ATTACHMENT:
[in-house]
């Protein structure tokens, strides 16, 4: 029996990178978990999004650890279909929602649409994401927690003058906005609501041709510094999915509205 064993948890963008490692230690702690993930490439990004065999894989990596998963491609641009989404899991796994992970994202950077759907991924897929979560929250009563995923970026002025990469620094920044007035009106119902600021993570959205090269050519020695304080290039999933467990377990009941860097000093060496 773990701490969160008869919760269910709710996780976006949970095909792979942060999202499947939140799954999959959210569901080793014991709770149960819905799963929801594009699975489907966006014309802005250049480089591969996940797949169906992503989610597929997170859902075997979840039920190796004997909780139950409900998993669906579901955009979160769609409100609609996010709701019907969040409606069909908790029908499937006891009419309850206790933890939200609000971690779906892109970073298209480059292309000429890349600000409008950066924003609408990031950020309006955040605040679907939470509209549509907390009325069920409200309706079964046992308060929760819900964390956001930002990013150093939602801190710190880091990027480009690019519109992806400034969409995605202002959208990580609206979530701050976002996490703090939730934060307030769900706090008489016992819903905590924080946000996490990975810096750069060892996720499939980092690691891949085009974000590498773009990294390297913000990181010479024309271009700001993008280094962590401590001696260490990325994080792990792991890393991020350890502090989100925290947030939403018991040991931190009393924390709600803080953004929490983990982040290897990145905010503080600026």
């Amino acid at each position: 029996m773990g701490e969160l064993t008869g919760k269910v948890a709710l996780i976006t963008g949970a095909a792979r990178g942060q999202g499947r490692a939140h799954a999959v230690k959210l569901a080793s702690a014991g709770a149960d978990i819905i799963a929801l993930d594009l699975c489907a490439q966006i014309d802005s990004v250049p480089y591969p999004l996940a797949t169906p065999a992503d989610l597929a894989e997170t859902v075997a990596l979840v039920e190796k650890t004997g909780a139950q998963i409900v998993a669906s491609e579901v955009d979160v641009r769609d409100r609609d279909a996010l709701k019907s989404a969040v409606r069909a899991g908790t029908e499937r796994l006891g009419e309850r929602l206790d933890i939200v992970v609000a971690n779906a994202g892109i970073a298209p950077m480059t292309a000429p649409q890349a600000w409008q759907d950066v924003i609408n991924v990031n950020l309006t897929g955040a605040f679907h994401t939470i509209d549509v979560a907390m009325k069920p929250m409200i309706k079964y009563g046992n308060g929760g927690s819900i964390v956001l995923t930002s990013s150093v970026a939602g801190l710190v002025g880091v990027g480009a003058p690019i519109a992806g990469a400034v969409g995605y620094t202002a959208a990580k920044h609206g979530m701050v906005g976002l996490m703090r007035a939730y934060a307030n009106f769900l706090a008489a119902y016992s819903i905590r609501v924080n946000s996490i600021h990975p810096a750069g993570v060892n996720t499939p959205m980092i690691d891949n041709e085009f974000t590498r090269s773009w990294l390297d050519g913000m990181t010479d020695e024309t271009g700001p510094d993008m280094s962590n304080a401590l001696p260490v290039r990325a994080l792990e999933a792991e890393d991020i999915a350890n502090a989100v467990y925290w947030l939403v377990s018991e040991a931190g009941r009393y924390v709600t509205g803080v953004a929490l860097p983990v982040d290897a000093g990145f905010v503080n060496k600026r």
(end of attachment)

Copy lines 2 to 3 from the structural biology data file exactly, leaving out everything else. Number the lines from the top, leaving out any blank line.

């Protein structure tokens, strides 16, 4: 029996990178978990999004650890279909929602649409994401927690003058906005609501041709510094999915509205 064993948890963008490692230690702690993930490439990004065999894989990596998963491609641009989404899991796994992970994202950077759907991924897929979560929250009563995923970026002025990469620094920044007035009106119902600021993570959205090269050519020695304080290039999933467990377990009941860097000093060496 773990701490969160008869919760269910709710996780976006949970095909792979942060999202499947939140799954999959959210569901080793014991709770149960819905799963929801594009699975489907966006014309802005250049480089591969996940797949169906992503989610597929997170859902075997979840039920190796004997909780139950409900998993669906579901955009979160769609409100609609996010709701019907969040409606069909908790029908499937006891009419309850206790933890939200609000971690779906892109970073298209480059292309000429890349600000409008950066924003609408990031950020309006955040605040679907939470509209549509907390009325069920409200309706079964046992308060929760819900964390956001930002990013150093939602801190710190880091990027480009690019519109992806400034969409995605202002959208990580609206979530701050976002996490703090939730934060307030769900706090008489016992819903905590924080946000996490990975810096750069060892996720499939980092690691891949085009974000590498773009990294390297913000990181010479024309271009700001993008280094962590401590001696260490990325994080792990792991890393991020350890502090989100925290947030939403018991040991931190009393924390709600803080953004929490983990982040290897990145905010503080600026």
């Amino acid at each position: 029996m773990g701490e969160l064993t008869g919760k269910v948890a709710l996780i976006t963008g949970a095909a792979r990178g942060q999202g499947r490692a939140h799954a999959v230690k959210l569901a080793s702690a014991g709770a149960d978990i819905i799963a929801l993930d594009l699975c489907a490439q966006i014309d802005s990004v250049p480089y591969p999004l996940a797949t169906p065999a992503d989610l597929a894989e997170t859902v075997a990596l979840v039920e190796k650890t004997g909780a139950q998963i409900v998993a669906s491609e579901v955009d979160v641009r769609d409100r609609d279909a996010l709701k019907s989404a969040v409606r069909a899991g908790t029908e499937r796994l006891g009419e309850r929602l206790d933890i939200v992970v609000a971690n779906a994202g892109i970073a298209p950077m480059t292309a000429p649409q890349a600000w409008q759907d950066v924003i609408n991924v990031n950020l309006t897929g955040a605040f679907h994401t939470i509209d549509v979560a907390m009325k069920p929250m409200i309706k079964y009563g046992n308060g929760g927690s819900i964390v956001l995923t930002s990013s150093v970026a939602g801190l710190v002025g880091v990027g480009a003058p690019i519109a992806g990469a400034v969409g995605y620094t202002a959208a990580k920044h609206g979530m701050v906005g976002l996490m703090r007035a939730y934060a307030n009106f769900l706090a008489a119902y016992s819903i905590r609501v924080n946000s996490i600021h990975p810096a750069g993570v060892n996720t499939p959205m980092i690691d891949n041709e085009f974000t590498r090269s773009w990294l390297d050519g913000m990181t010479d020695e024309t271009g700001p510094d993008m280094s962590n304080a401590l001696p260490v290039r990325a994080l792990e999933a792991e890393d991020i999915a350890n502090a989100v467990y925290w947030l939403v377990s018991e040991a931190g009941r009393y924390v709600t509205g803080v953004a929490l860097p983990v982040d290897a000093g990145f905010v503080n060496k600026r």